Match Your Mood!

Kitchen Colors of the 50's, 60's and 70's

Kitchen Colors of the 50's, 60's and 70's
For a time in the 1960's, refrigerators were being advertised as exciting machines that could fit effortlessly into modern lifestyles.  From French Provincial to Country... or a futuristic fridge for outer space!

The video below is a promotional film from 1968 for the Westinghouse Continental fridge, featuring a variety of fabulous and exotic door panels: Supreme WalnutRattan, Astro-Glo-Bronze, Surftex Black, etc.  And for the really adventurous, a system of do-it-yourself panels to Match Your Mood...



images: (1-5) plan59.com
(2-3-4-6-7-14) flickr.com
(8) curly-wurly.blogspot.com
(9-10-12) thekitchendesigner.org
(11-13) desiretoinspire.net
(15) kitschyliving.tumblr.com

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8 Comments:

OpenID mfm999 said...

Hi - another great post from a great blogger! Thanks for the research! Cheers, Michael

10:39 pm  
Anonymous Suzanna said...

Very cool, I love it! I also enjoyed reading about the colours and their associations.

9:54 am  
Blogger Jason Stockl said...

I loved our ultra-orange kitchen is Ste-Dorothee!

And our dishwasher with the changeable color panels... How cool was that?

I would have changed the colors every week...!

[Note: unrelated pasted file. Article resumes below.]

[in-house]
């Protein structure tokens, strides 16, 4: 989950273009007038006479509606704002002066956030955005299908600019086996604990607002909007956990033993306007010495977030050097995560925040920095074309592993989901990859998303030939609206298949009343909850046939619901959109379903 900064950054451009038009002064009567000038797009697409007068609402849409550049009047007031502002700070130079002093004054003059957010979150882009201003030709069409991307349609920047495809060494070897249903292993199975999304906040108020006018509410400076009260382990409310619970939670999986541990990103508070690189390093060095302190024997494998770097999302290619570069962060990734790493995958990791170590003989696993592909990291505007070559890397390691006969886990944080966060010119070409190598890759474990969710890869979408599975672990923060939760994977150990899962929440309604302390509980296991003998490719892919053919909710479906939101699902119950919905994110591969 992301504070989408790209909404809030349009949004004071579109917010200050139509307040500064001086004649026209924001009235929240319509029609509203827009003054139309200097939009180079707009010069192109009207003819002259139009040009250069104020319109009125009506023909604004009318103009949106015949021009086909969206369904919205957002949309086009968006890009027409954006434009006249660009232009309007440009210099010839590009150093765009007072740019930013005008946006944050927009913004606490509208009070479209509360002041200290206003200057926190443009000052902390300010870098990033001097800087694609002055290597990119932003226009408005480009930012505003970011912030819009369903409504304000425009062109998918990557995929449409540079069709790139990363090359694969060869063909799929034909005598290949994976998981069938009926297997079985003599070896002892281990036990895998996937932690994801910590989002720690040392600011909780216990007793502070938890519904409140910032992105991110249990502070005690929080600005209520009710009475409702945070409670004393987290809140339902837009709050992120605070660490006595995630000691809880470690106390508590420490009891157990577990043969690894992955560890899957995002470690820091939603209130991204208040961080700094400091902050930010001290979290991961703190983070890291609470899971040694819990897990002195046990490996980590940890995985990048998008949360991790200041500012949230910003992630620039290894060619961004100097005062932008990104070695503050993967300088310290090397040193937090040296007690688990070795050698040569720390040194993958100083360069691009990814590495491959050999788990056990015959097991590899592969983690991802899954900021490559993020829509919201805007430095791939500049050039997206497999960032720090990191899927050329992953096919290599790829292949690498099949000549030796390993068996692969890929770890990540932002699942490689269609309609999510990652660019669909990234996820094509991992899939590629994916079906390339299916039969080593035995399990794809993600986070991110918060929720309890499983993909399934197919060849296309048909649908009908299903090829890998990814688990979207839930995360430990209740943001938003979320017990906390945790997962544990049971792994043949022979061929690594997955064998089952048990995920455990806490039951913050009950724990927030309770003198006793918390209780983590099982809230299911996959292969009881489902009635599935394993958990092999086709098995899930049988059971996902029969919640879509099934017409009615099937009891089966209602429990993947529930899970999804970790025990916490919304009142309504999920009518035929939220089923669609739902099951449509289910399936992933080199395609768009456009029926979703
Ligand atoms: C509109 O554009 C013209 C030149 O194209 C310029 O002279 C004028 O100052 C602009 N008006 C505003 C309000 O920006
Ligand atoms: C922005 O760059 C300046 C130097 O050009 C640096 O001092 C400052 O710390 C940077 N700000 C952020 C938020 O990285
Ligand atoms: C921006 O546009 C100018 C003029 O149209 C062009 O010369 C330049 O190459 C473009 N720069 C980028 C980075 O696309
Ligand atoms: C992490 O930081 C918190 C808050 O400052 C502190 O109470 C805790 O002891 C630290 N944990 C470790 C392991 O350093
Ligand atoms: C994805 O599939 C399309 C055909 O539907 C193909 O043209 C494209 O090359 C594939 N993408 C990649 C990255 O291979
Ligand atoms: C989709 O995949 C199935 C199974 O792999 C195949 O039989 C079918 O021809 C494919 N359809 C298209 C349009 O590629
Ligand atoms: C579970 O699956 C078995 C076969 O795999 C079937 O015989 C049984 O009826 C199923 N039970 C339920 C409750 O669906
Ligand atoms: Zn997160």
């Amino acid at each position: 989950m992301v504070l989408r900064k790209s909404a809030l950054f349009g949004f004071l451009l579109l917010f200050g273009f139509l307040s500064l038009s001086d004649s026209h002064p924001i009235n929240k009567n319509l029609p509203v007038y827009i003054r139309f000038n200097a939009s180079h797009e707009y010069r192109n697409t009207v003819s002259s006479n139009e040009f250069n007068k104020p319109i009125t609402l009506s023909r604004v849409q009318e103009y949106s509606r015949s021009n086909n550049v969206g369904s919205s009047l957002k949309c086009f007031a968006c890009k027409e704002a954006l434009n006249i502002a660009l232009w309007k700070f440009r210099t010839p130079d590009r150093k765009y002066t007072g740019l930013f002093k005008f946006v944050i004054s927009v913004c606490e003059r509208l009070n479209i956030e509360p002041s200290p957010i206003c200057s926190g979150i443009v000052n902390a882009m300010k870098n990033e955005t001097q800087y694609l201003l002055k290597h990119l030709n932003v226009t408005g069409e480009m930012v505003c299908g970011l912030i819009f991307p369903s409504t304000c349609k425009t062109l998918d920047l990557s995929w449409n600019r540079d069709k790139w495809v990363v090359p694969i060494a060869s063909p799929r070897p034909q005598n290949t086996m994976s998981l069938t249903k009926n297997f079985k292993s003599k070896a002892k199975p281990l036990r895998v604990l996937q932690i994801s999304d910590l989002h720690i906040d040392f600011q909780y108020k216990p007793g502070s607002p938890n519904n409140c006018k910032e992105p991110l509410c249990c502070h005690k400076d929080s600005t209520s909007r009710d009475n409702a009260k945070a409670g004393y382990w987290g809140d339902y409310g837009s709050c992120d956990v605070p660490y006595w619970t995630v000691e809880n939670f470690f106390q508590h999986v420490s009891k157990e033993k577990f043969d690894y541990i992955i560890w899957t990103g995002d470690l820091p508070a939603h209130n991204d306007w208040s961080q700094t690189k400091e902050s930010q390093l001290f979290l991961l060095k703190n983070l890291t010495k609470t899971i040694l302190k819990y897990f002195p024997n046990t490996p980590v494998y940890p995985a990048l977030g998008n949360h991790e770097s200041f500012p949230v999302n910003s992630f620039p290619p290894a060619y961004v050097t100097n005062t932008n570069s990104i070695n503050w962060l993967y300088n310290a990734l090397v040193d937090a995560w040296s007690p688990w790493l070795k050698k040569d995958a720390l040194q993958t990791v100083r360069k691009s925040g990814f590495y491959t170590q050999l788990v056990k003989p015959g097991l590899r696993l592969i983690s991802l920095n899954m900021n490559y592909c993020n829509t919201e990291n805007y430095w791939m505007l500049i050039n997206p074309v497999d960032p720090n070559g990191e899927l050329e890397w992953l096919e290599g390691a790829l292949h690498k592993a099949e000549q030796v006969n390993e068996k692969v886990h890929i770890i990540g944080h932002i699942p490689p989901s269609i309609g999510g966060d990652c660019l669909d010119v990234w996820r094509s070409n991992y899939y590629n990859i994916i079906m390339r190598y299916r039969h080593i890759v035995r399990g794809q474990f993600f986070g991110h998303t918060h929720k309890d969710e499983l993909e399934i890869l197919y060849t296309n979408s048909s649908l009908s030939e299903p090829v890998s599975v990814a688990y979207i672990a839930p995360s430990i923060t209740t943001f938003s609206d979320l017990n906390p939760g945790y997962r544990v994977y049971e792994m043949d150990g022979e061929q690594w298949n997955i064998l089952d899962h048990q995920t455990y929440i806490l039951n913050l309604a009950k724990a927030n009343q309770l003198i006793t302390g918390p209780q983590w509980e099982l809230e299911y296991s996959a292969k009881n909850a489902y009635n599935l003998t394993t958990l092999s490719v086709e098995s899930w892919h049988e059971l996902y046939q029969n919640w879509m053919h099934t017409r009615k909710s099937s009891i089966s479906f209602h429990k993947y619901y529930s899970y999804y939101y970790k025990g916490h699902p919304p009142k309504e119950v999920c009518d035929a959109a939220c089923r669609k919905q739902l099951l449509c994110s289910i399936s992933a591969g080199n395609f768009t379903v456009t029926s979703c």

10:05 am  
Anonymous DC said...

Fabulous post Jason!

DC

2:38 pm  
Anonymous Suzanna said...

And, remember how many times we had guests over for fondue?

9:53 am  
Anonymous Anonymous said...

Unbelievable post. I think this may be my all time favorite site. I relive my childhood in Ville St Laurent in the '70s. Your posts are always worth the wait.

1:57 pm  
Anonymous Jean E. said...

We live in a '70's-built home, and are thinking of fixing up our kitchen. Thanks for providing me with some great pics of kitchens! (Not that I'm not old enough to remember - but the details are hazy!) Those old kitchens were a lot more fun than than today's!

9:09 am  
Anonymous Cynthia said...

Wow... I just remembered we had those Do-it-yourself panels on our fridge... and it was Harvest Gold! just like the stove... ;)

10:22 pm